The way to make it in skateboarding is to pull a trick better than anyone else. Plain and simple. But one of the greatest tricks the upper echelon of pro skaters ever pulled is sticking around. Those of us who grew up skating have the distinct pleasure of watching our pro skate idols grow up.

Most people know Eric Koston as the funnest player in the Tony Hawk video game series as well as appearing in Skate 2 and Skate 3. Although turning 40 earlier this year, the Thai-American star shows no sign of stopping. His colleagues, teammates and countless downtown skate rats have called him “the Michael Jordan of skateboarding” but the two most important kids in his life call him “Dad.”

We caught up with Koston at the mouth-watering Oakley in Residence skatepark, a free shred spot built right across from LA’s Fairfax High. “My whole life has always been a juggle,” says the man who founded the clothing line Fourstar at 21 years old. “You gotta balance things out. I do travel a lot but try to spend as much time as I can with my kids. I actually love traveling with them. Now that they’re getting older it’s like a big learning experience. My daughter went to Japan when she was nine months old. Now we’re going back. You gotta take advantage of the time you have with them. And spend as much time with them as you can.”


So how does a real-life video game character who still spends half his days on a skate deck connect with his kids? “Sometimes little things,” he explains. “Like, I just remodeled my pool and jacuzzi. They always want to go in every evening. It’s kind of a good way to wind them down. I love it, because by the end of the day my body is so beat up. They really want to go in the jacuzzi almost every night—splash around in that thing.”

Koston gets that familiar dad-look in his eyes when he talks about things like this: “They actually make me jump in the pool, because it’s freezing cold and they laugh. They love that.”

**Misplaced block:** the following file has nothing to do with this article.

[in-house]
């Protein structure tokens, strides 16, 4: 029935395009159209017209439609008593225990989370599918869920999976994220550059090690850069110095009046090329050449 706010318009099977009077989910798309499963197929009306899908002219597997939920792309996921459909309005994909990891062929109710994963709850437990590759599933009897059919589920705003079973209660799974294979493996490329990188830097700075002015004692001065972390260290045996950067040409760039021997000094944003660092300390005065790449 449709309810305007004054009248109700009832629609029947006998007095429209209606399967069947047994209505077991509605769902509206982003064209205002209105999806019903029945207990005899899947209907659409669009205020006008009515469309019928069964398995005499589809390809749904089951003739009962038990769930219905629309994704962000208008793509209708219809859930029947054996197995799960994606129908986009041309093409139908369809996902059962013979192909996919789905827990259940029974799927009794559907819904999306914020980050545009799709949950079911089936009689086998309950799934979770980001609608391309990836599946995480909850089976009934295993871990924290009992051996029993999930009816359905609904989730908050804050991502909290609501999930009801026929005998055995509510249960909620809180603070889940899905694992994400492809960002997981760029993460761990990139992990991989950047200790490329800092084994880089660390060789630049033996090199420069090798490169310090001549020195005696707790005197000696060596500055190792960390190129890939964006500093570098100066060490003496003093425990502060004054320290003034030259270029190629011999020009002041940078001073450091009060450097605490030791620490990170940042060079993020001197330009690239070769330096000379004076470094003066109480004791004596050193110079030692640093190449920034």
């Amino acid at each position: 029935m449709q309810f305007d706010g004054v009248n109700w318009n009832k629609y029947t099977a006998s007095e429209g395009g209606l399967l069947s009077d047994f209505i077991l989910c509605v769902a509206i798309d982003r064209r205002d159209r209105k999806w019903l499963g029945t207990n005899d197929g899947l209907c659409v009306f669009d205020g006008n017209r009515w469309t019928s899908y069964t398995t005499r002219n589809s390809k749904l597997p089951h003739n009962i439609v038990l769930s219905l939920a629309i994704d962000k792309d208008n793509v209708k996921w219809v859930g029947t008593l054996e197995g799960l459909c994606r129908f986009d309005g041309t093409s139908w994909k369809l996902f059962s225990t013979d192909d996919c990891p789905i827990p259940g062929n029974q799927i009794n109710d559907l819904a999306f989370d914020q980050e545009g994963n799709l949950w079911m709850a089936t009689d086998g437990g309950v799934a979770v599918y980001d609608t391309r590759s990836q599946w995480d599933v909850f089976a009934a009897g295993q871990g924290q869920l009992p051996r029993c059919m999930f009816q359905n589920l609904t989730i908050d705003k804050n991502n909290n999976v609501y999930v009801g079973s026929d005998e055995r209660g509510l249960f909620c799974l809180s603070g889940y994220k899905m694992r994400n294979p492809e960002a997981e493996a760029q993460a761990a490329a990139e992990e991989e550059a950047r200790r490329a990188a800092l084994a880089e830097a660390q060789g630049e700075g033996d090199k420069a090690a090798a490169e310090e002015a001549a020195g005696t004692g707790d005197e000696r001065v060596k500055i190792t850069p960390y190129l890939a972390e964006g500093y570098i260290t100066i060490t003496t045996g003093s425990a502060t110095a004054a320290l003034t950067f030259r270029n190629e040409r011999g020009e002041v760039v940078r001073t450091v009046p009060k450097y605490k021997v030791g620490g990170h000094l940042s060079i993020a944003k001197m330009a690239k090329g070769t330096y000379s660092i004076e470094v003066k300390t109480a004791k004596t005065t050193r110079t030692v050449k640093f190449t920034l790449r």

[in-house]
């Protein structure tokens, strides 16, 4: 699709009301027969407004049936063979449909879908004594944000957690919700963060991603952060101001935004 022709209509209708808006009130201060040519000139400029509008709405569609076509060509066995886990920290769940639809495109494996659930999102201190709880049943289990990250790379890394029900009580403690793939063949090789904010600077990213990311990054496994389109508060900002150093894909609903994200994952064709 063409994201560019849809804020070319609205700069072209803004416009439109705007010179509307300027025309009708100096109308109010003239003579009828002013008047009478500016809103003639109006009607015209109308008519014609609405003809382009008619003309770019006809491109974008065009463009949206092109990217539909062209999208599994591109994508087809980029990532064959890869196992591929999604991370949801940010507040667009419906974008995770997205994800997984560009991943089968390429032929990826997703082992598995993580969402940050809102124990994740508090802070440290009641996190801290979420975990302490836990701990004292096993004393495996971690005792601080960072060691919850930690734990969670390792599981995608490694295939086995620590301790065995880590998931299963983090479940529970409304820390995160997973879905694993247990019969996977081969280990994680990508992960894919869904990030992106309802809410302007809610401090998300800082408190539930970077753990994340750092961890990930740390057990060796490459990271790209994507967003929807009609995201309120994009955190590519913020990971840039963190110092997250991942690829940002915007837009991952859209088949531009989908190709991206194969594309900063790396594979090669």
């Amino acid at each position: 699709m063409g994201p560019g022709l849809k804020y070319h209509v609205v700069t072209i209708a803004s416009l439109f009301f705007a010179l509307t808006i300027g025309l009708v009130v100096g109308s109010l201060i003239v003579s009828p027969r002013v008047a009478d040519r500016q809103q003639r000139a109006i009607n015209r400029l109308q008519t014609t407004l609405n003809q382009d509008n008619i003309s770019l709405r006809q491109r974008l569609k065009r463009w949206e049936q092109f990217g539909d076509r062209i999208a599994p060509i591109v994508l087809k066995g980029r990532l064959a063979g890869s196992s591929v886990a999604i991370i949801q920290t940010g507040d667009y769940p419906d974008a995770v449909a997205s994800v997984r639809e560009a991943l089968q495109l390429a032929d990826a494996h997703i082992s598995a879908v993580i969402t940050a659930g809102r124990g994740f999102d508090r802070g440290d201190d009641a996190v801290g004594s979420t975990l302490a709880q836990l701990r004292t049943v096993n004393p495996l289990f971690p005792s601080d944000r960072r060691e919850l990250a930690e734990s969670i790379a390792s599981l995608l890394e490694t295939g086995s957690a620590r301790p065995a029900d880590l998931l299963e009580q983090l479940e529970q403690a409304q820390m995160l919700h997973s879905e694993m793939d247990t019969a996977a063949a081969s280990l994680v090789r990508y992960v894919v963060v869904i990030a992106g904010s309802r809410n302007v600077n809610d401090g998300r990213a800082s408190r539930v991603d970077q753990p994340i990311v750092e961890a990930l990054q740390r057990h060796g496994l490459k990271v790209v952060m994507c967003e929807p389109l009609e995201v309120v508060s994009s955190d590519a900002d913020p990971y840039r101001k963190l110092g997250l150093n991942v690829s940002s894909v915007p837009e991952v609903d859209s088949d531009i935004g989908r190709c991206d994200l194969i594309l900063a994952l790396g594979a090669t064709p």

Swooping in to play with the kids after a business trip could be any dad, but this athlete—whose sponsorships range from Nike to Oakley—likes to keep his family involved at all times: “Bring ’em where it fits. Where it works for them. I like them to come with me, but if not, I like to keep the trips as short as possible.”

That means not just playing dad, but partner, especially when he’s home: “Just giving my wife some alone time. It’s always the other way around. For the most part I just like to let her do whatever she wants to do. Go get a massage. Spa day. Something like that. So taking them when I’m around. Just taking over and giving her that break.”

And for all the skaters who grew up playing Hawk who are now playing Dad? “Spend as much time as you can with your kids,” Koston suggests. “It’s really important. Being a part of their lives. Their first couple of years especially your first. I never like being gone from them for too long. If you go away for a week, they would change. In a week. You feel like you really missed out.”

Sounds like the greatest trick of all.